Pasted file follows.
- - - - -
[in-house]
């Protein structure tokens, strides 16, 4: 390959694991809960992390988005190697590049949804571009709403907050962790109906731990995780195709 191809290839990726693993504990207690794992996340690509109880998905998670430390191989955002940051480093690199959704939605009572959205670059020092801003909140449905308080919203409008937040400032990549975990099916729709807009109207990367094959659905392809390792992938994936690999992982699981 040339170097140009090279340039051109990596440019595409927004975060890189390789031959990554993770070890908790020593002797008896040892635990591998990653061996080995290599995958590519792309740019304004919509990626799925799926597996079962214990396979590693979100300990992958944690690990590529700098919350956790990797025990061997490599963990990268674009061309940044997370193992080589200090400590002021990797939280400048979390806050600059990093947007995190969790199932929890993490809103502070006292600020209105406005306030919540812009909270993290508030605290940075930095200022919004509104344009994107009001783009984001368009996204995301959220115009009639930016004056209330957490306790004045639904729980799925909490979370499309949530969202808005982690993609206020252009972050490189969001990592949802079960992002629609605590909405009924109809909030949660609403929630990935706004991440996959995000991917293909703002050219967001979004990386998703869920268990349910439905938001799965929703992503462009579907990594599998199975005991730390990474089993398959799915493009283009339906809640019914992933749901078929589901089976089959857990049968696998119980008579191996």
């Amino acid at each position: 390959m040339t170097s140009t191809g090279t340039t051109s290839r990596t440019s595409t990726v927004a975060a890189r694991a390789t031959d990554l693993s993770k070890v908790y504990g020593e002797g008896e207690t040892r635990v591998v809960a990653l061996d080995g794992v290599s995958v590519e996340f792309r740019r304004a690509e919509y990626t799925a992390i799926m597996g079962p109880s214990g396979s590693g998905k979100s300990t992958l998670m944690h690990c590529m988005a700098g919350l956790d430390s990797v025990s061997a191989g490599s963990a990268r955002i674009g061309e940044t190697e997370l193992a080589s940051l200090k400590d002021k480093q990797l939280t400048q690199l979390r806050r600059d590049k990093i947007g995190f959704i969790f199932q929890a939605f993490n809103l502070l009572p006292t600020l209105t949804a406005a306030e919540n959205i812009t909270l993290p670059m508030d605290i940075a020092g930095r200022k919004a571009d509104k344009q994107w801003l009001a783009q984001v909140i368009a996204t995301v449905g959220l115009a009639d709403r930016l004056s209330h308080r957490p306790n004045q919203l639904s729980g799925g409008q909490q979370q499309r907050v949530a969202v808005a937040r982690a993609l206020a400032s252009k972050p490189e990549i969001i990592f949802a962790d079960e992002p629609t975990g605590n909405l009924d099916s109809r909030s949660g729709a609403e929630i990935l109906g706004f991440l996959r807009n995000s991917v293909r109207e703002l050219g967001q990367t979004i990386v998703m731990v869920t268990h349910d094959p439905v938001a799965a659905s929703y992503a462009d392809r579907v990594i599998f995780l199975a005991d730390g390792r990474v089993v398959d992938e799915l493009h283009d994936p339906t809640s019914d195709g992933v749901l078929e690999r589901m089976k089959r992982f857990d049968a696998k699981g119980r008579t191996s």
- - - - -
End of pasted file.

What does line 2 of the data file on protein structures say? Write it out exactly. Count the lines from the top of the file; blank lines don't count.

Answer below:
């Protein structure tokens, strides 16, 4: 390959694991809960992390988005190697590049949804571009709403907050962790109906731990995780195709 191809290839990726693993504990207690794992996340690509109880998905998670430390191989955002940051480093690199959704939605009572959205670059020092801003909140449905308080919203409008937040400032990549975990099916729709807009109207990367094959659905392809390792992938994936690999992982699981 040339170097140009090279340039051109990596440019595409927004975060890189390789031959990554993770070890908790020593002797008896040892635990591998990653061996080995290599995958590519792309740019304004919509990626799925799926597996079962214990396979590693979100300990992958944690690990590529700098919350956790990797025990061997490599963990990268674009061309940044997370193992080589200090400590002021990797939280400048979390806050600059990093947007995190969790199932929890993490809103502070006292600020209105406005306030919540812009909270993290508030605290940075930095200022919004509104344009994107009001783009984001368009996204995301959220115009009639930016004056209330957490306790004045639904729980799925909490979370499309949530969202808005982690993609206020252009972050490189969001990592949802079960992002629609605590909405009924109809909030949660609403929630990935706004991440996959995000991917293909703002050219967001979004990386998703869920268990349910439905938001799965929703992503462009579907990594599998199975005991730390990474089993398959799915493009283009339906809640019914992933749901078929589901089976089959857990049968696998119980008579191996």